[Update] Reminder: Turn-of-the-Century African American Print Culture, 9/30/2015
Traditional format panel for NeMLA 2016 Convention in Hartford, CT, March 17-20, 2016.
Since its publication in 2011, Kenneth Warren's What Was African American Literature? has sparked controversy for its efforts to historicize African American literature, dating it from the 1890's to the Civil Rights era. Yet if the turn of the century (from the nineteenth to the twentieth) is a crucial moment for the emergence of African American literature, it lacks the apparent solidity and force of both mid-nineteenth-century abolitionist writing and the 1920's Harlem Renaissance. Indeed, while recent collections on African American print culture--from Lara Langer Cohen and Jordan Alexander Stein as well as John K. Young and George Hutchinson--bookend nicely to examine both Early African American Print Culture and Publishing Blackness in the twentieth century, the turn of the century receives minimal attention between the two. This panel seeks papers that explore African American print culture at the turn of the century in order to reflect more critically on the development of African American literature. How might critical bibliographic scholarship re-conceptualize African American literature at the turn of the century? What might case studies--dealing with the publication, manufacture, distribution, and reception of books, periodicals, and ephemera--reveal about this era of transition? In exploring these questions, the panel will focus on the social and material production of African American literature in an era Charles W. Chesnutt described as "Post-Bellum--Pre-Harlem."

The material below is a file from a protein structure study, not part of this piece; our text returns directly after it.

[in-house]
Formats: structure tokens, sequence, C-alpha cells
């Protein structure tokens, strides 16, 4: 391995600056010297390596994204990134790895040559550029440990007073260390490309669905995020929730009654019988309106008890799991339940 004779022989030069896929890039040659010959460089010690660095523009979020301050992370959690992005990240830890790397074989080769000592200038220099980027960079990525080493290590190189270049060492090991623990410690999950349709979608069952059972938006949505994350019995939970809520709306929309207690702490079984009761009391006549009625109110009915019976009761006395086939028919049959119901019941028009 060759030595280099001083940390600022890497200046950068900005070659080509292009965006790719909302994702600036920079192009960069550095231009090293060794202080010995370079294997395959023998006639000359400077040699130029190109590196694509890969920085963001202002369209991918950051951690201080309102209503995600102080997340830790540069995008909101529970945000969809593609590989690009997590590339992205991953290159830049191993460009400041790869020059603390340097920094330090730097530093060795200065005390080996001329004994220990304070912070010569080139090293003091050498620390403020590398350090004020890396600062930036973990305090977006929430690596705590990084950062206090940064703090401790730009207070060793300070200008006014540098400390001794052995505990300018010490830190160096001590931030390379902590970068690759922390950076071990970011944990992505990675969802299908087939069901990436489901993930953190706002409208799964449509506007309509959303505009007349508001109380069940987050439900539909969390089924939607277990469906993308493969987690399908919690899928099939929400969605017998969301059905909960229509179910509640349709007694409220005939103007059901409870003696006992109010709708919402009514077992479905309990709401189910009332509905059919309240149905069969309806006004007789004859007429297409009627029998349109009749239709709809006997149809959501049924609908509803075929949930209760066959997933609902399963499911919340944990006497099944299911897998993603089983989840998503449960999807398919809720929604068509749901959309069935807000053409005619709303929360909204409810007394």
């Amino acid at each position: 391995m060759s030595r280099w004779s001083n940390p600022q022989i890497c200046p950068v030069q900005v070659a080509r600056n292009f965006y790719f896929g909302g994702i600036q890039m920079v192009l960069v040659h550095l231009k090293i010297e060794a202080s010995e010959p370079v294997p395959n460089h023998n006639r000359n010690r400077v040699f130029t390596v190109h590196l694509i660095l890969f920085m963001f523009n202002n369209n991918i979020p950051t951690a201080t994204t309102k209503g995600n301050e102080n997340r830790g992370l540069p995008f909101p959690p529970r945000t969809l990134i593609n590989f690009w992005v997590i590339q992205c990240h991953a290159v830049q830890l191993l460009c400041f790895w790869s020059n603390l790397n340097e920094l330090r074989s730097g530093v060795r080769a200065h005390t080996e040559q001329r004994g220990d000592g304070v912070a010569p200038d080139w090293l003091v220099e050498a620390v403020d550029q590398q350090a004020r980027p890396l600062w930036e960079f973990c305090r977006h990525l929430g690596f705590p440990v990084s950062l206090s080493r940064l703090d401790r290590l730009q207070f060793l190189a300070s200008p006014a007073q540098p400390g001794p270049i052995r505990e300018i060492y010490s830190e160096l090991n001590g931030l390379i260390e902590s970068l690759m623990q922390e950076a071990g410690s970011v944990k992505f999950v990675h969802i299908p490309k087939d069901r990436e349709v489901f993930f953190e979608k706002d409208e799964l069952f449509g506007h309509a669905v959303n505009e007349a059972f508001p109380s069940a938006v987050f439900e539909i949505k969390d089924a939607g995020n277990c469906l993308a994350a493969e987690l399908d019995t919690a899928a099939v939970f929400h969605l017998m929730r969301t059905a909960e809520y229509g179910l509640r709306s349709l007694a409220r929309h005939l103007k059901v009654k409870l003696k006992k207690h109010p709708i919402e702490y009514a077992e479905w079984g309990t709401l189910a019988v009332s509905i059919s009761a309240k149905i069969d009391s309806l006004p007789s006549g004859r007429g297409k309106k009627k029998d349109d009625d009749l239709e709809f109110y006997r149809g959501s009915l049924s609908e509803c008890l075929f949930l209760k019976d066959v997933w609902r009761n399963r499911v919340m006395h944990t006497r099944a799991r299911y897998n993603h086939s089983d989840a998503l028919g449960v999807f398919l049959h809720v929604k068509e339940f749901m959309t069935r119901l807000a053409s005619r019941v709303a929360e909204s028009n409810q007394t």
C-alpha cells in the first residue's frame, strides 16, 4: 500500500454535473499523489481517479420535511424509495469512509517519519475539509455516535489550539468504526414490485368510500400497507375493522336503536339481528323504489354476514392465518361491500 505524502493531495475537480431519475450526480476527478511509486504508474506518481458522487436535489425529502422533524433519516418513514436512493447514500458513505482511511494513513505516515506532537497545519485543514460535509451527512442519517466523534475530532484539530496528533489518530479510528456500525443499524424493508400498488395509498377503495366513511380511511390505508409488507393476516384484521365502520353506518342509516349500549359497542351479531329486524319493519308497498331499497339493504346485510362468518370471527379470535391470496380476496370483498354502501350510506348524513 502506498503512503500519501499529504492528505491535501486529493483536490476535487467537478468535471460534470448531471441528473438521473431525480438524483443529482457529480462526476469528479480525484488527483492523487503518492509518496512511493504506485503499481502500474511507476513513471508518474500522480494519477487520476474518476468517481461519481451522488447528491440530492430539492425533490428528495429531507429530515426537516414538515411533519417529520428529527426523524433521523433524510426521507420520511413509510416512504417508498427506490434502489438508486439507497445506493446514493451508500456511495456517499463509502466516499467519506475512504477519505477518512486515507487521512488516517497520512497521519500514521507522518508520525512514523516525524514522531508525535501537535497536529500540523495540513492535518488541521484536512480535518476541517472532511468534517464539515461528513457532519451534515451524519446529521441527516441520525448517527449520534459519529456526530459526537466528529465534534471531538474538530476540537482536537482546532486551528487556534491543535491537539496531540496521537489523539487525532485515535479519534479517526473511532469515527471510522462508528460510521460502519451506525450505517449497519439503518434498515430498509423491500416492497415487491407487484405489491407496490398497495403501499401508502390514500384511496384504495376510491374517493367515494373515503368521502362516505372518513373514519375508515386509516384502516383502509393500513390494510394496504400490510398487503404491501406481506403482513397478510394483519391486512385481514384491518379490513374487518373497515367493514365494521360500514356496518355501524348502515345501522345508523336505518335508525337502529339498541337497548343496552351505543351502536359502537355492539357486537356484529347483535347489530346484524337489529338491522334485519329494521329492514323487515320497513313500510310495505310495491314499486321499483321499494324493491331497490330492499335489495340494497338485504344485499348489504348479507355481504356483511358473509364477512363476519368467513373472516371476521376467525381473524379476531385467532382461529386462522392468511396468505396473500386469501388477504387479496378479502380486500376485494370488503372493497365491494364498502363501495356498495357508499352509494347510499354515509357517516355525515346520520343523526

Abstracts of 300 words should be submitted using the following link: https://www.cfplist.com/nemla/Home/S/15811.
Please feel free to contact me with any questions; however, abstracts must be submitted through the NeMLA website in order to be considered.